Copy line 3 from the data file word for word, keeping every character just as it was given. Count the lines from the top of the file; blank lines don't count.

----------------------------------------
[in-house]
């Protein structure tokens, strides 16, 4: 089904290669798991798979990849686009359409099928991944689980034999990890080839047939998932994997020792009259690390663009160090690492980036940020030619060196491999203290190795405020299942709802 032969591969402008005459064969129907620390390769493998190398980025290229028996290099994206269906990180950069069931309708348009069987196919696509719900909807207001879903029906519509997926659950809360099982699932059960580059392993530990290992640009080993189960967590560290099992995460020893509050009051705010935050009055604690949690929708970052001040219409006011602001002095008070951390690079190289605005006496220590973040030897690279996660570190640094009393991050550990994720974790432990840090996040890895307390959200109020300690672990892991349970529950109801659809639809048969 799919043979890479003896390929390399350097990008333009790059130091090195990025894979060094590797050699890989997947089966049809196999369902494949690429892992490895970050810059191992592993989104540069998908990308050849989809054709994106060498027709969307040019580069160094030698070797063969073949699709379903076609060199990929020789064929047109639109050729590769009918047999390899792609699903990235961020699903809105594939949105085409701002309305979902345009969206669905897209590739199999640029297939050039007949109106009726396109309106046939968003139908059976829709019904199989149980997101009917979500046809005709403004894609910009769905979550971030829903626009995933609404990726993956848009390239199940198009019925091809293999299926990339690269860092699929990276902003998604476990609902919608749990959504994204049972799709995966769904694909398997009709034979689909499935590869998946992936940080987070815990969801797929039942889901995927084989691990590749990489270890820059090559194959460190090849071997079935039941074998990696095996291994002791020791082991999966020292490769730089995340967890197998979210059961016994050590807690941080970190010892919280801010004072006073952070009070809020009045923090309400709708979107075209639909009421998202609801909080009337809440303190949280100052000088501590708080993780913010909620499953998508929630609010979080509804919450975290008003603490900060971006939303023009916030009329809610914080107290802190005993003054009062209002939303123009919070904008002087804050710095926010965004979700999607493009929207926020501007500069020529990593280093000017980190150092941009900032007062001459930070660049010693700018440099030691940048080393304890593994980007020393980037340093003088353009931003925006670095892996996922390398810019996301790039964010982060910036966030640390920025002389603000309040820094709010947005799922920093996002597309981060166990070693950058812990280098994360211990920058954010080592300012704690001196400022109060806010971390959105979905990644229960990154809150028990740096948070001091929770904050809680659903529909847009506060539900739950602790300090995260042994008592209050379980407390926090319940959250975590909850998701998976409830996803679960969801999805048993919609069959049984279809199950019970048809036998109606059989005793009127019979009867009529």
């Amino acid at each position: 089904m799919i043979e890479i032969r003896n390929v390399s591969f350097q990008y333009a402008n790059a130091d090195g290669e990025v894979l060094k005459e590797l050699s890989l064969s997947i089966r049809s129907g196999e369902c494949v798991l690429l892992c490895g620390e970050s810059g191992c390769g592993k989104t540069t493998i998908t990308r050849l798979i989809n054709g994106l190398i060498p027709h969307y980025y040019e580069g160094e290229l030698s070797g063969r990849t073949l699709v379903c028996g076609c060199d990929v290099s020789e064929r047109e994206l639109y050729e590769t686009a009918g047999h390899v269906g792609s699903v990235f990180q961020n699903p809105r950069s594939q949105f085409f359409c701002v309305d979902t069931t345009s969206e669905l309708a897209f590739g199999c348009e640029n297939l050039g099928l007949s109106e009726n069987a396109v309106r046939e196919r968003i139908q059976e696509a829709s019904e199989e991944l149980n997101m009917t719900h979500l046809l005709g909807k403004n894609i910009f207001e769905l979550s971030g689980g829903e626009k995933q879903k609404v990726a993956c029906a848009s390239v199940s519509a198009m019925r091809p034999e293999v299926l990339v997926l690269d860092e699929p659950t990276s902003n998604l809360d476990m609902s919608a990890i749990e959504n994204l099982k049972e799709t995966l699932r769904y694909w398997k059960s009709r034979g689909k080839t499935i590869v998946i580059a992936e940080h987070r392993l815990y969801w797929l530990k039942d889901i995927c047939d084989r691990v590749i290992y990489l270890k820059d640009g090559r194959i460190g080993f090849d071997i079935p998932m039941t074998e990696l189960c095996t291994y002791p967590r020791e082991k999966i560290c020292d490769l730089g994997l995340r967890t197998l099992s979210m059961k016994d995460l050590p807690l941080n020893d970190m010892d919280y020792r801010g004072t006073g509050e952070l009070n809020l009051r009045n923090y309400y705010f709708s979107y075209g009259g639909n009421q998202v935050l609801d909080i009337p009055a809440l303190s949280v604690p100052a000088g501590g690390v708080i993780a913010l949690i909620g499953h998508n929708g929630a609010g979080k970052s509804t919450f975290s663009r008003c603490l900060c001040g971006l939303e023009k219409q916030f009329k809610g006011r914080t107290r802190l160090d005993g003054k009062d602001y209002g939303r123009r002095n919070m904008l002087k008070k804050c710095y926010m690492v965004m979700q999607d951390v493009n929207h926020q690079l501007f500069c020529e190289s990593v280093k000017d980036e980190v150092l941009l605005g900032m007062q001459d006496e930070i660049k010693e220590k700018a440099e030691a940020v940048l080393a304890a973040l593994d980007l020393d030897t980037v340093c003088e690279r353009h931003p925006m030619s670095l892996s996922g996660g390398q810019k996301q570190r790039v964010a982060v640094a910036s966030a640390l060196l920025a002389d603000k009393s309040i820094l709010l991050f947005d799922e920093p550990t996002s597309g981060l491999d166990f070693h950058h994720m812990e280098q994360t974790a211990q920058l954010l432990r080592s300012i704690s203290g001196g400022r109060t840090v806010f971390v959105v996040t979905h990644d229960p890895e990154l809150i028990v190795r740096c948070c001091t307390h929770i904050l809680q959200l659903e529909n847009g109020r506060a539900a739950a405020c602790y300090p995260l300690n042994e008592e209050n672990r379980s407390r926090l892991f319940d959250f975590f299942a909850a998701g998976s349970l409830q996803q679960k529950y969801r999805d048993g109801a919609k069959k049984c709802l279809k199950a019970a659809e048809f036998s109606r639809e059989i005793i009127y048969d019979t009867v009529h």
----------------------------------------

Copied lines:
């Amino acid at each position: 089904m799919i043979e890479i032969r003896n390929v390399s591969f350097q990008y333009a402008n790059a130091d090195g290669e990025v894979l060094k005459e590797l050699s890989l064969s997947i089966r049809s129907g196999e369902c494949v798991l690429l892992c490895g620390e970050s810059g191992c390769g592993k989104t540069t493998i998908t990308r050849l798979i989809n054709g994106l190398i060498p027709h969307y980025y040019e580069g160094e290229l030698s070797g063969r990849t073949l699709v379903c028996g076609c060199d990929v290099s020789e064929r047109e994206l639109y050729e590769t686009a009918g047999h390899v269906g792609s699903v990235f990180q961020n699903p809105r950069s594939q949105f085409f359409c701002v309305d979902t069931t345009s969206e669905l309708a897209f590739g199999c348009e640029n297939l050039g099928l007949s109106e009726n069987a396109v309106r046939e196919r968003i139908q059976e696509a829709s019904e199989e991944l149980n997101m009917t719900h979500l046809l005709g909807k403004n894609i910009f207001e769905l979550s971030g689980g829903e626009k995933q879903k609404v990726a993956c029906a848009s390239v199940s519509a198009m019925r091809p034999e293999v299926l990339v997926l690269d860092e699929p659950t990276s902003n998604l809360d476990m609902s919608a990890i749990e959504n994204l099982k049972e799709t995966l699932r769904y694909w398997k059960s009709r034979g689909k080839t499935i590869v998946i580059a992936e940080h987070r392993l815990y969801w797929l530990k039942d889901i995927c047939d084989r691990v590749i290992y990489l270890k820059d640009g090559r194959i460190g080993f090849d071997i079935p998932m039941t074998e990696l189960c095996t291994y002791p967590r020791e082991k999966i560290c020292d490769l730089g994997l995340r967890t197998l099992s979210m059961k016994d995460l050590p807690l941080n020893d970190m010892d919280y020792r801010g004072t006073g509050e952070l009070n809020l009051r009045n923090y309400y705010f709708s979107y075209g009259g639909n009421q998202v935050l609801d909080i009337p009055a809440l303190s949280v604690p100052a000088g501590g690390v708080i993780a913010l949690i909620g499953h998508n929708g929630a609010g979080k970052s509804t919450f975290s663009r008003c603490l900060c001040g971006l939303e023009k219409q916030f009329k809610g006011r914080t107290r802190l160090d005993g003054k009062d602001y209002g939303r123009r002095n919070m904008l002087k008070k804050c710095y926010m690492v965004m979700q999607d951390v493009n929207h926020q690079l501007f500069c020529e190289s990593v280093k000017d980036e980190v150092l941009l605005g900032m007062q001459d006496e930070i660049k010693e220590k700018a440099e030691a940020v940048l080393a304890a973040l593994d980007l020393d030897t980037v340093c003088e690279r353009h931003p925006m030619s670095l892996s996922g996660g390398q810019k996301q570190r790039v964010a982060v640094a910036s966030a640390l060196l920025a002389d603000k009393s309040i820094l709010l991050f947005d799922e920093p550990t996002s597309g981060l491999d166990f070693h950058h994720m812990e280098q994360t974790a211990q920058l954010l432990r080592s300012i704690s203290g001196g400022r109060t840090v806010f971390v959105v996040t979905h990644d229960p890895e990154l809150i028990v190795r740096c948070c001091t307390h929770i904050l809680q959200l659903e529909n847009g109020r506060a539900a739950a405020c602790y300090p995260l300690n042994e008592e209050n672990r379980s407390r926090l892991f319940d959250f975590f299942a909850a998701g998976s349970l409830q996803q679960k529950y969801r999805d048993g109801a919609k069959k049984c709802l279809k199950a019970a659809e048809f036998s109606r639809e059989i005793i009127y048969d019979t009867v009529h």